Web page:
While we’re a long way behind countries like the UK, there seems to be a growing momentum behind US offshore wind development—suggesting we might finally get serious about the incredible potential for this increasingly competitive technology. The latest such signal is an announcement from the Department of Interior proposing a lease sale for the 122,405-Acre Kitty Hawk Wind Energy Area.
Our planet is nestled in the center of two immense, concentric doughnuts of powerful radiation: the Van Allen radiation belts, which harbor swarms of charged particles that are trapped by Earth's magnetic field. On March 17, 2015, an interplanetary shock - a shockwave created by the driving force of a coronal mass ejection, or CME, from the sun - struck Earth's magnetic field, called the magnetosphere, triggering the greatest geomagnetic storm of the preceding decade. And NASA's Van Allen Probes were there to watch the effects on the radiation belts.One of the most common forms of space weather, a geomagnetic storm describes any event in which the magnetosphere is suddenly, temporarily disturbed. Such an event can also lead to change in the radiation belts surrounding Earth, but researchers have seldom been able to observe what happens. But on the day of the March 2015 geomagnetic storm, one of the Van Allen Probes was orbiting right through the belts, providing unprecedentedly high-resolution data from a rarely witnessed phenomenon. A paper on these observations was published in the Journal of Geophysical Research on Aug. 15, 2016.
Future climate warming will likely cause only minor cuts in energy output at most U.S. coal- or gas-fired power plants, a new Duke University study finds.The study -- the first of its kind based on real-world data -- rebuts recent modeling-based studies that warn rising temperatures will significantly lower the efficiency of power plants' cooling systems, thereby reducing plants' energy output. Those studies estimated that plant efficiencies could drop by as much as 1.3 percent for each 1 degree Celsius of climate warming.
A team of scientists from the Department of Energy's Oak Ridge National Laboratory and the University of Florida has developed a novel method that could yield lower-cost, higher-efficiency systems for water heating in residential buildings.The theory behind the newly termed "semi-open" natural gas-fired design, explained in an ORNL-led paper published in Renewable Energy: An International Journal, reduces the cost and complexity of traditional closed gas-fired systems by streamlining, and even eliminating, certain components.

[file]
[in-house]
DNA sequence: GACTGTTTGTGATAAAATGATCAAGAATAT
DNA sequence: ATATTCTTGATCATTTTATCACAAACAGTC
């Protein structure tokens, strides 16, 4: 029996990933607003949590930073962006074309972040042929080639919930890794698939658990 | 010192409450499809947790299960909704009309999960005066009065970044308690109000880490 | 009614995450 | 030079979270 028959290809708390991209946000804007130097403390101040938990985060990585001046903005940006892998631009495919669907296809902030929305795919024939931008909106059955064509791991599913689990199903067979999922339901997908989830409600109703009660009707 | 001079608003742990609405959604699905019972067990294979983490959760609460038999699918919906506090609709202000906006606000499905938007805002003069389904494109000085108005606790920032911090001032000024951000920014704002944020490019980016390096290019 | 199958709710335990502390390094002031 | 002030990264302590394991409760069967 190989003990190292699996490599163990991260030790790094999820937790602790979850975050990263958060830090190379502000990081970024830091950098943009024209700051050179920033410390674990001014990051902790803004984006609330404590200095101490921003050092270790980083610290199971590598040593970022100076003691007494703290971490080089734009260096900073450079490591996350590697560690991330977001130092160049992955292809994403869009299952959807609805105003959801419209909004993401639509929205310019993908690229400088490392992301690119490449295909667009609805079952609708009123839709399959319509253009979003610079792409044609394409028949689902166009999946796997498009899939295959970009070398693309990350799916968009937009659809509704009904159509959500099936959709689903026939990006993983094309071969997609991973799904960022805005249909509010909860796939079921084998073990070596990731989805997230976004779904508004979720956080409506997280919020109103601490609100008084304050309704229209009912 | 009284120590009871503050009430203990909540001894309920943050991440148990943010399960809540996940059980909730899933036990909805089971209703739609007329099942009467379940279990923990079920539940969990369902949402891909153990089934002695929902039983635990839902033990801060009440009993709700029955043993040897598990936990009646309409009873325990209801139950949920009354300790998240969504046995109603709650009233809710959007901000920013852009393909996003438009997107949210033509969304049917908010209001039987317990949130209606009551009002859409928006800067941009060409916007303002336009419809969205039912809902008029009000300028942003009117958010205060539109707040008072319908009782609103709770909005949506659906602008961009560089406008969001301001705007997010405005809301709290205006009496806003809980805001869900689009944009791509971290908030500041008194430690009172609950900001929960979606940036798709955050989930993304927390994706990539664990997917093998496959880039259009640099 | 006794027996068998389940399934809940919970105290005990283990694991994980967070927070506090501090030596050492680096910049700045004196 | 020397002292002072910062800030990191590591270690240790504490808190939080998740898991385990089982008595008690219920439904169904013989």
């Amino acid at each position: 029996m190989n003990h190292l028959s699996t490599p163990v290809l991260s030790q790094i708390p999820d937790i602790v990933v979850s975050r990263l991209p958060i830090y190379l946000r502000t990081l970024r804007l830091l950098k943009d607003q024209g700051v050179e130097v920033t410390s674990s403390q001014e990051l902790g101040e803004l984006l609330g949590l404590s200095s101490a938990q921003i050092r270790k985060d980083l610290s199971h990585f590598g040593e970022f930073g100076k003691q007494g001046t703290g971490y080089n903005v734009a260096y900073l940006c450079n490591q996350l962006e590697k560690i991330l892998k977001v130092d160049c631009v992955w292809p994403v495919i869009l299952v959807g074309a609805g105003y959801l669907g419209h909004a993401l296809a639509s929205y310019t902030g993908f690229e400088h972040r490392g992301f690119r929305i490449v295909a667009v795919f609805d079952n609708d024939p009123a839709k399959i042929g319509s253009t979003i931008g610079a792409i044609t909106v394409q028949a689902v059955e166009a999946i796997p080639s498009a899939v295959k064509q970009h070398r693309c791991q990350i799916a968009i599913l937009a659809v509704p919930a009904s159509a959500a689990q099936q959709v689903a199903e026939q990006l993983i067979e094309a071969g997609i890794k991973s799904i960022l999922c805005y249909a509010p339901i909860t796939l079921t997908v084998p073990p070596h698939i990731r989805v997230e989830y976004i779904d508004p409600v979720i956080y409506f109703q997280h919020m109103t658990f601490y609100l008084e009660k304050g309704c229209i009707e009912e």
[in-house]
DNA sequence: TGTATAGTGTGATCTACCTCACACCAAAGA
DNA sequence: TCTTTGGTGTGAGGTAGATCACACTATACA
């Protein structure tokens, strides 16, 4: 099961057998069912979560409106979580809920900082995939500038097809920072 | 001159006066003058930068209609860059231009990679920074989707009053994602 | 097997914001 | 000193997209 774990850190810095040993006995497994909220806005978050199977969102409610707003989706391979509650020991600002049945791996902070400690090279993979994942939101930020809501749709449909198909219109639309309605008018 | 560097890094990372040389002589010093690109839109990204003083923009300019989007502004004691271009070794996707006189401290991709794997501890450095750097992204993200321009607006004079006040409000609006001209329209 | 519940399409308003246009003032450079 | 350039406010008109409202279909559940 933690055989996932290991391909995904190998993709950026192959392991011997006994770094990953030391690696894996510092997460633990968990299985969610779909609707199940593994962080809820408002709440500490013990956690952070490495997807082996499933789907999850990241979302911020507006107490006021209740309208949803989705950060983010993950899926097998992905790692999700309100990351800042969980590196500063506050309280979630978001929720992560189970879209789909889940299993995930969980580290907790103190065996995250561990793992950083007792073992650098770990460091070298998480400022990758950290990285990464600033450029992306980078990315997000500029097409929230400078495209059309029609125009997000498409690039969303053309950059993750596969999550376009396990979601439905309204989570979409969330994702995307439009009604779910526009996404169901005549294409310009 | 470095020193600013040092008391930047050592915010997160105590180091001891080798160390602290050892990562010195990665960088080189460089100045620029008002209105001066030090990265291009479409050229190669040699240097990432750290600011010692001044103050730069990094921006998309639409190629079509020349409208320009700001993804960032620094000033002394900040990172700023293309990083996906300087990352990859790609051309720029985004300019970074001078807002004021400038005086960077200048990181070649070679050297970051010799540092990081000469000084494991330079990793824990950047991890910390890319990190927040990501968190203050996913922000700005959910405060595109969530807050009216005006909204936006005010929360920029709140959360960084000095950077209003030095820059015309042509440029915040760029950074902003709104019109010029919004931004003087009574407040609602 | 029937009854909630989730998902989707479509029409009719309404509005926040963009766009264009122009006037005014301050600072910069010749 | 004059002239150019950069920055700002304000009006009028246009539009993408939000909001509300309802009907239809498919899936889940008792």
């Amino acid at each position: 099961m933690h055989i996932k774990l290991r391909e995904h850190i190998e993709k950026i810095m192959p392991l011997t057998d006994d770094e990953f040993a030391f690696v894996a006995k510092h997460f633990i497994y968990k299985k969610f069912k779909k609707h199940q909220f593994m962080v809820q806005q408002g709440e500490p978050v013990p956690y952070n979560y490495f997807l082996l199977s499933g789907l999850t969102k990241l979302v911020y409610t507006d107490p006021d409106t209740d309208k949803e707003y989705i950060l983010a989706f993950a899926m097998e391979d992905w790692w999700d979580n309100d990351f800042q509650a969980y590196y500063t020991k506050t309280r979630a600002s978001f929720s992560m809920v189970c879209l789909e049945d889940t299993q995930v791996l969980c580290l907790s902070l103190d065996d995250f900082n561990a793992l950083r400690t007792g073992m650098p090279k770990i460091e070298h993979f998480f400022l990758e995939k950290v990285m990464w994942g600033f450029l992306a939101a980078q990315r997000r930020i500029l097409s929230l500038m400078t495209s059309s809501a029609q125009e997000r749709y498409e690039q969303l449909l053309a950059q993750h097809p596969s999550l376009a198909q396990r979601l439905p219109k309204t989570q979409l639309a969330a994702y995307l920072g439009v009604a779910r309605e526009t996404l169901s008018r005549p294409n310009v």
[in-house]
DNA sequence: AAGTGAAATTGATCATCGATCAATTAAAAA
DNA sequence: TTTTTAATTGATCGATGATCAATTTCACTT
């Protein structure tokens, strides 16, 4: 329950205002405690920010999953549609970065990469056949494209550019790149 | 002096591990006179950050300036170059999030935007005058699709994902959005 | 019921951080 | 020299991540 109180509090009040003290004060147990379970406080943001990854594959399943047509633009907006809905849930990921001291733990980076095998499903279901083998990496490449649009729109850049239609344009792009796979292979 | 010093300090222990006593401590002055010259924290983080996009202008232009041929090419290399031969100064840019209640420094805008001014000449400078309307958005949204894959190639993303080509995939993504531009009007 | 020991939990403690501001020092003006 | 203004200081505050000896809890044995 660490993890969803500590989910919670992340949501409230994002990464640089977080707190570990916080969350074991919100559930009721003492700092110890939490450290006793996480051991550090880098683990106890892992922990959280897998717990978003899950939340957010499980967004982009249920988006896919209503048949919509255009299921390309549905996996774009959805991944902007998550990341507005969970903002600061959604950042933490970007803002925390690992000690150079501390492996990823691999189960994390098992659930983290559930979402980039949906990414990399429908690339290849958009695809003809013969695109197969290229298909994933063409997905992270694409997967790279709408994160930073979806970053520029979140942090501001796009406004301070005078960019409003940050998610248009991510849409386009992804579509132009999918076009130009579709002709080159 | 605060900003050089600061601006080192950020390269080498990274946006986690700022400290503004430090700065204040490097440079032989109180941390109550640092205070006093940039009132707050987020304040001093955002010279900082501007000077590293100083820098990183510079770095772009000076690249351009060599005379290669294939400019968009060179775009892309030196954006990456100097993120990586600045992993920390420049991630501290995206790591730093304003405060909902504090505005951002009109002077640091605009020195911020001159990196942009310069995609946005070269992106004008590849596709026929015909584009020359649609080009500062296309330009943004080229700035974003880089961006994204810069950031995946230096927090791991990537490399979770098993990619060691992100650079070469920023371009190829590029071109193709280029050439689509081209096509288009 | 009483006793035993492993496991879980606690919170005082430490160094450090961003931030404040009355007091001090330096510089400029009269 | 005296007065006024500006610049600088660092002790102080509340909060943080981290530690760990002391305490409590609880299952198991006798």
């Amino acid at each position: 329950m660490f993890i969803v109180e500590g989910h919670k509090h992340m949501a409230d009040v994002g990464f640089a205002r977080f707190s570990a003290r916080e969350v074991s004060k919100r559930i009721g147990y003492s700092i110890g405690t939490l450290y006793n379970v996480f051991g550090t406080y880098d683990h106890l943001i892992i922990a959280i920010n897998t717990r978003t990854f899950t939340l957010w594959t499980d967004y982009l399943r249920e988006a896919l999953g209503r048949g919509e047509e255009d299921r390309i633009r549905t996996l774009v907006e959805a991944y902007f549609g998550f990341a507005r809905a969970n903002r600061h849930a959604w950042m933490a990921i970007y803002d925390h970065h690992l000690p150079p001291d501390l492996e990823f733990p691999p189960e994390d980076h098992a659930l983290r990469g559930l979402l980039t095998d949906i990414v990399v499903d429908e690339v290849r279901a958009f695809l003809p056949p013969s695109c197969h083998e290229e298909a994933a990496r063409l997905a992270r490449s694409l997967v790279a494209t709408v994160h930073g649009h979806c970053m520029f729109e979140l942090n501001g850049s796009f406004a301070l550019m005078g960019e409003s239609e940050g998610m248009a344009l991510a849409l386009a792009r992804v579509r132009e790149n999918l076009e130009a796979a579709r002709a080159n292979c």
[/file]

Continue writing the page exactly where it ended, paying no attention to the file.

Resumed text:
In many parts of the world, the only way to make germy water safe is by boiling, which consumes precious fuel, or by putting it out in the sun in a plastic bottle so ultraviolet rays will kill the microbes. But because UV rays carry only 4 percent of the sun's total energy, the UV method takes six to 48 hours, limiting the amount of water people can disinfect this way.Now researchers at the Department of Energy's SLAC National Accelerator Laboratory and Stanford University have created a nanostructured device, about half the size of a postage stamp, that disinfects water much faster than the UV method by also making use of the visible part of the solar spectrum, which contains 50 percent of the sun's energy.
Jonathan Garaas has learned a few things in three seasons of backyard beekeeping: Bees are fascinating. They're complicated. And keeping them alive is not easy.Every two weeks, the Fargo attorney opens the hives to check the bees and search for varroa mites, pests that suck the bees' blood and can transmit disease. If he sees too many of the pinhead-sized parasites, he applies a chemical treatment.
Dark matter, the mysterious substance that constitutes most of the material universe, remains as elusive as ever. Although experiments on the ground and in space have yet to find a trace of dark matter, the results are helping scientists rule out some of the many theoretical possibilities. Three studies published earlier this year, using six or more years of data from NASA's Fermi Gamma-ray Space Telescope, have broadened the mission's dark matter hunt using some novel approaches.